ADVERTISEMENT

ADVERTISEMENT

ADVERTISEMENT

MNsure rates will rise, but federal tax breaks will save Minnesotans money

MNsure estimates that families that buy insurance through the marketplace will save $684 on average.

mnsure logo
We are part of The Trust Project.

ST. PAUL — Rates for individuals who buy health insurance on MNsure, the state-run marketplace, will rise between 4.3 and 11.3 percent, the Minnesota Department of Commerce said Friday, Oct. 1.

However, many Minnesotans will ultimately pay less in premiums thanks to tax credits from the American Rescue Plan passed by Congress in March. MNsure estimates that families that buy insurance through the marketplace will save $684 on average.

“Most MNsure enrollees who qualify will see significant savings in 2022, making it the best year for consumers to take another look to see how much they can save,” said MNsure CEO Nate Clark said in a statement.

MNsure’s open enrollment period begins Nov. 1 and runs through Jan. 15. Plans purchased by Dec. 15 will begin coverage Jan. 1 while those bought later will start Feb. 1.

The 2022 individual health plan rates announced Friday are higher than the more modest increases the state experienced a year ago when rates rose between 0.67 percent and 4.21 percent. Health officials say many people deferred care during the coronavirus pandemic because of concerns over safety.

ADVERTISEMENT

This year’s higher rate increase for coverage starting in 2022 led Senate Republicans to again call for more funding for the state’s reinsurance program that was established in 2017. The program uses taxpayer money to help insurance companies cover the cost of their sickest customers.

“Reinsurance not only stopped double-digit rate increases, it actually resulted in rate decreases for health care consumers.” Senate Majority Leader Jeremy Miller, R-Winona, said in a statement. “I hope we are able to come together to fully fund the reinsurance extension and prevent future increases for the Minnesotans who rely on this important market for affordable health insurance.”

About $188 million in reinsurance funding was included in the bipartisan two-year state budget agreement the Legislature approved in June.

Democrats have reluctantly supported the reinsurance program while criticizing it as a giveaway to rich insurance companies. Instead, DFLers have called for expanding public insurance options.

About 165,000 Minnesotans get their insurance through MNsure, the state’s health insurance market establish under the Affordable Care Act, commonly known as Obamacare. Of those, about 145,000 purchase individual health plans and 23,250 receive MinnesotaCare, the state-funded insurance for the working poor.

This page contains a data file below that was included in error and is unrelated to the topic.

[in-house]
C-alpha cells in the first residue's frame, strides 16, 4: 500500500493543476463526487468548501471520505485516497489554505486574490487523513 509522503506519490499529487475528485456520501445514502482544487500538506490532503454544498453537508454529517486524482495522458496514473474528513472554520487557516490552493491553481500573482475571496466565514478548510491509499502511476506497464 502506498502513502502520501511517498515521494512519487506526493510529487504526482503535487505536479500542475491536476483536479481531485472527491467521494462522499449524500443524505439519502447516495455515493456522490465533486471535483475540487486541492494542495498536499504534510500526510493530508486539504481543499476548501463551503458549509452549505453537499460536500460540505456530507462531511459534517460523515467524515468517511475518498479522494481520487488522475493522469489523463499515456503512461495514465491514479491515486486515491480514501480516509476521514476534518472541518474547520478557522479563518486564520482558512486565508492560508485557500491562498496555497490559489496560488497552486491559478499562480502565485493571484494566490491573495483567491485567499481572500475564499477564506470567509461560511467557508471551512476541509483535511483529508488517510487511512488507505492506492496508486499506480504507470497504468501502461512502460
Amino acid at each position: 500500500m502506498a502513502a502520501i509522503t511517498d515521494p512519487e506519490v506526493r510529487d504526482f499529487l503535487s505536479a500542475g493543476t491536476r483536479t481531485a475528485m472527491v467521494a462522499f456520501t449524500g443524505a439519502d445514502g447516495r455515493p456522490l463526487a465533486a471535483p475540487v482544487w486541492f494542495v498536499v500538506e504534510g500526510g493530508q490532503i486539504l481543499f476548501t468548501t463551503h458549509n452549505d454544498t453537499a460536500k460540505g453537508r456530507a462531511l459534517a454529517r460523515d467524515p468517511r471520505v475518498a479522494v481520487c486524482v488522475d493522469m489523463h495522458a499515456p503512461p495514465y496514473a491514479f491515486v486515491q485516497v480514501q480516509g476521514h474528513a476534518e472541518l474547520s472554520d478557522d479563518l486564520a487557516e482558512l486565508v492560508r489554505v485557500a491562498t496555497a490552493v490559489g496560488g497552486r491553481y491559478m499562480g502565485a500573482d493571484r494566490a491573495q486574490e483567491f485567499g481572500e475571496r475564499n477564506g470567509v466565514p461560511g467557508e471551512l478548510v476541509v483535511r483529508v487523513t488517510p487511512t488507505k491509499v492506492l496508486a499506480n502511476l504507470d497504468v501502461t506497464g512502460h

Another 113,000 Minnesotans receive federally-funded medical assistance and about 4.7 percent of the state’s 5.8 million residents are uninsured. Nationally, about 11 percent of the population was uninsured in 2019.

What to read next
Leafy greens are popping in area gardens. If you're not a big fan of kale, but still want the nutritional benefit, try adding some to a smoothie. In this episode of NewsMD's "Health Fusion," Viv Williams shares a favorite green smoothie recipe that even some of the most kale-adverse people will like. Honest!
Only 7 percent of U.S. adults have optimal measures of health. But you can take steps to make your numbers better. In this Health Fusion column, Viv Williams explores a study about our nation's cardiometabolic health status. And she shares her own lifestyle lapses in judgement.
Experts warn that simply claiming the benefits may create paper trails for law enforcement officials in states criminalizing abortion. That will complicate life for the dozens of corporations promising to protect, or even expand, the abortion benefits for employees and their dependents.
In Minnesota, abortion is protected by the state’s constitution and is legal up to the point of viability, which is generally thought to begin at about 24 weeks, when the fetus can survive outside the womb. Those who work with Minnesotans who seek abortions say barriers, both legal and practical, forced some to travel to Colorado, Nebraska, New Mexico, Washington, D.C., and Wisconsin even prior to the Supreme Court’s decision.